• Solitary Bees:
    • Appearance: Solitary bees create individual nests in cavities like holes in wood or hollow plant stems.
    • Entrance: Each nest has a single entrance hole.
  • Ground-Nesting Wasps:
    • Appearance: These wasps create small, individual nests in the ground.
    • Entrance: Nests have a single entrance hole.
  • Mud Daubers:
    • Appearance: Mud dauber nests are made of mud and have a tube-like structure.
    • Cells: Nests contain individual cells where eggs are laid.
    • Location: Nests are often found on walls, ceilings, or in sheltered areas.
  • Carpenter Bees:
    • Appearance: Carpenter bees bore into wood to create individual nests.
    • Entry Hole: Nests have a perfectly round entry hole.

Are Stinging Insects Dangerous?

While not all species of stinging insects are aggressive, they all can deliver painful, venom-filled stings as a means of defense. 

Their venom is usually powerful enough to trigger serious allergic reactions and anaphylaxis in some people, which requires immediate medical attention. 

Most bees have barbed stingers, only allowing them to sting once. These bees tend to be fairly docile and only attack when they feel threatened. Other species, like wasps, have smooth stingers, allowing them to sting repeatedly. 

These species are typically aggressive, with yellow jackets being considered the most aggressive.

Why Do I Have a Stinging Insect Problem?

Stinging insects, depending on their exact species, feed on various materials, including insects, proteins, nectar, sweets, and honeydew. Many stinging insects are simply attracted to plants in your garden that release pollen. 

Stinging insects are most active during the end of the summer and early fall. When their colonies are at peak numbers, they spend much time foraging for food to feed their members. 

Compost piles, garbage cans, gardens, flowering vegetation, untreated wooden structures, clogged gutters, outdoor eating areas, bird baths, and ponds are all attractive to stinging insects, making for a warm and welcoming environment.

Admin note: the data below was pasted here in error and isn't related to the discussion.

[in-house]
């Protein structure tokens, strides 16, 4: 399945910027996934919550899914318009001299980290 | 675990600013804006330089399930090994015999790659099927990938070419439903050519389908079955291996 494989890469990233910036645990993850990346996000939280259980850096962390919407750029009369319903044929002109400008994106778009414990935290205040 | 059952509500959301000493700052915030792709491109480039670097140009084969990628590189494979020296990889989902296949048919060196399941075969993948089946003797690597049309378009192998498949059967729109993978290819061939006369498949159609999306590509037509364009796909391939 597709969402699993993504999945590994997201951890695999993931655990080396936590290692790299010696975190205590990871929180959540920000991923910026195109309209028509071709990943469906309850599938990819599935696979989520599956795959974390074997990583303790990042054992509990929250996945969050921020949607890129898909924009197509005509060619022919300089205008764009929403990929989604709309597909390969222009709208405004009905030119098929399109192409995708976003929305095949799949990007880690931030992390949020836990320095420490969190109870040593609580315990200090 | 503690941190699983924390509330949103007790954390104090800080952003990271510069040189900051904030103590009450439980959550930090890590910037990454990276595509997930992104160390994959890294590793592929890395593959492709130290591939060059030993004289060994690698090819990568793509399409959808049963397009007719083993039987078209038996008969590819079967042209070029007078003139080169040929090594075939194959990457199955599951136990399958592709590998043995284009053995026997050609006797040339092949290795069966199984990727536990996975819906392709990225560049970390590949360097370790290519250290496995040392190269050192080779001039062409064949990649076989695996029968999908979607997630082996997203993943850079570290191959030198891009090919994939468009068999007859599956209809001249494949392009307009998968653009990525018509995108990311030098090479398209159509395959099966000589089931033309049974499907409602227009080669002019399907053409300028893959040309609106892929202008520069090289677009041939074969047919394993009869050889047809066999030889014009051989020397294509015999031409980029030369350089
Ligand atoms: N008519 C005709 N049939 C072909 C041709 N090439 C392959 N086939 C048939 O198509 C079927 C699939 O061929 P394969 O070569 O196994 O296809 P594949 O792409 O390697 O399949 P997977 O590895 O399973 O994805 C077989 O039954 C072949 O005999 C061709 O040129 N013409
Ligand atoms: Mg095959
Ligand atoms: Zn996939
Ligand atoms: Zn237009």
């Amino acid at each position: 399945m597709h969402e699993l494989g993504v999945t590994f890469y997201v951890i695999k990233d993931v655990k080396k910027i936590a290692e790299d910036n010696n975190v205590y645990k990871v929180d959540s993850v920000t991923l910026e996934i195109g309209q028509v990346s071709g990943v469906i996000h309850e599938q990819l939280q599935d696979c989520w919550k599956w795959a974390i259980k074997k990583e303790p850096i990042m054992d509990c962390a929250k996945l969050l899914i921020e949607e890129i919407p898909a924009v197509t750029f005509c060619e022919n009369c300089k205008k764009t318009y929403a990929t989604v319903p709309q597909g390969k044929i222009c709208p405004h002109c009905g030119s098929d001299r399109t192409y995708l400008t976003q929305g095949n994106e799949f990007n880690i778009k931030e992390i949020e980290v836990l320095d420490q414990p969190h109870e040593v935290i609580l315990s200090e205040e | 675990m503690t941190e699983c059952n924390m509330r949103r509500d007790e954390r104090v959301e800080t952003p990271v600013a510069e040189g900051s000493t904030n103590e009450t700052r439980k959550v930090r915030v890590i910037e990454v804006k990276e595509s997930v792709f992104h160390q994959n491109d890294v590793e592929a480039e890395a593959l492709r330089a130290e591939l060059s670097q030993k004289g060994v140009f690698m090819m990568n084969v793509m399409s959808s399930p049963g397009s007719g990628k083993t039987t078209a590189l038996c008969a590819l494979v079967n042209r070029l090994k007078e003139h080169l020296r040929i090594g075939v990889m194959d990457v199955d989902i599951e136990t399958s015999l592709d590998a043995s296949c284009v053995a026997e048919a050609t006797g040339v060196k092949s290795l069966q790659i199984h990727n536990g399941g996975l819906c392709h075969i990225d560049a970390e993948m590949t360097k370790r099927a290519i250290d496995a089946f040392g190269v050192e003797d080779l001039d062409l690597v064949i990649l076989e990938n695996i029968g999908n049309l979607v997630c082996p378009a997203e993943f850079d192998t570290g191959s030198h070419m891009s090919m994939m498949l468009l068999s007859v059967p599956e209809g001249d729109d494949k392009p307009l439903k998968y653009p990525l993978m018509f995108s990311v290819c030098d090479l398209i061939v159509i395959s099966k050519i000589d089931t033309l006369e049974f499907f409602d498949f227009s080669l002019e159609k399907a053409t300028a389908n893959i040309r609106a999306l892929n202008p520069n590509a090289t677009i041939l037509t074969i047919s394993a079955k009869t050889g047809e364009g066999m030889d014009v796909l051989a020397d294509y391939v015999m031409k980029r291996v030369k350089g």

Where Will I Find Stinging Insects?

There are many places in Maryland for stinging insects to build nests. Where they choose to build their nest depends on their species:

  • Yellow jackets are typically ground-nesters, though some will build above-ground nests on houses, buildings, or in bushes and trees with low-hanging limbs.
  • European hornets build their large paper nests in natural cavities, including their favorite spots inside hollow trees.
  • Bald-faced hornets create paper-like nests three feet or higher up off the ground.
  • Paper wasps are semi-social and live together in small colonies. They are often identified by the umbrella-shaped nests that they create from a paper-like material.
  • Mud daubers are a solitary species of stinging insect. They create their nests out of mud and other natural materials.
  • Carpenter bees are solitary. Females create their individual nests by drilling a hole the diameter of their bodies and tunneling inside older or untreated pieces of wood. They are commonly found nesting in wooden decks, fence rails, wooden trim, wooden furniture, overhangs, and window sills.
  • Cicada killers are solitary and do not live in nests. Females create underground burrows. They dig about twelve inches into the ground, creating individual cells to lay their eggs in. Cicada killers prefer to make their nests in lawns and in sandy areas.

Other common nesting spots for stinging insects include underneath porches, decks, and roof eaves. Inside, stinging insects create nests in attics, crawl spaces, chimneys, vents, and outbuildings such as barns, sheds, and garages.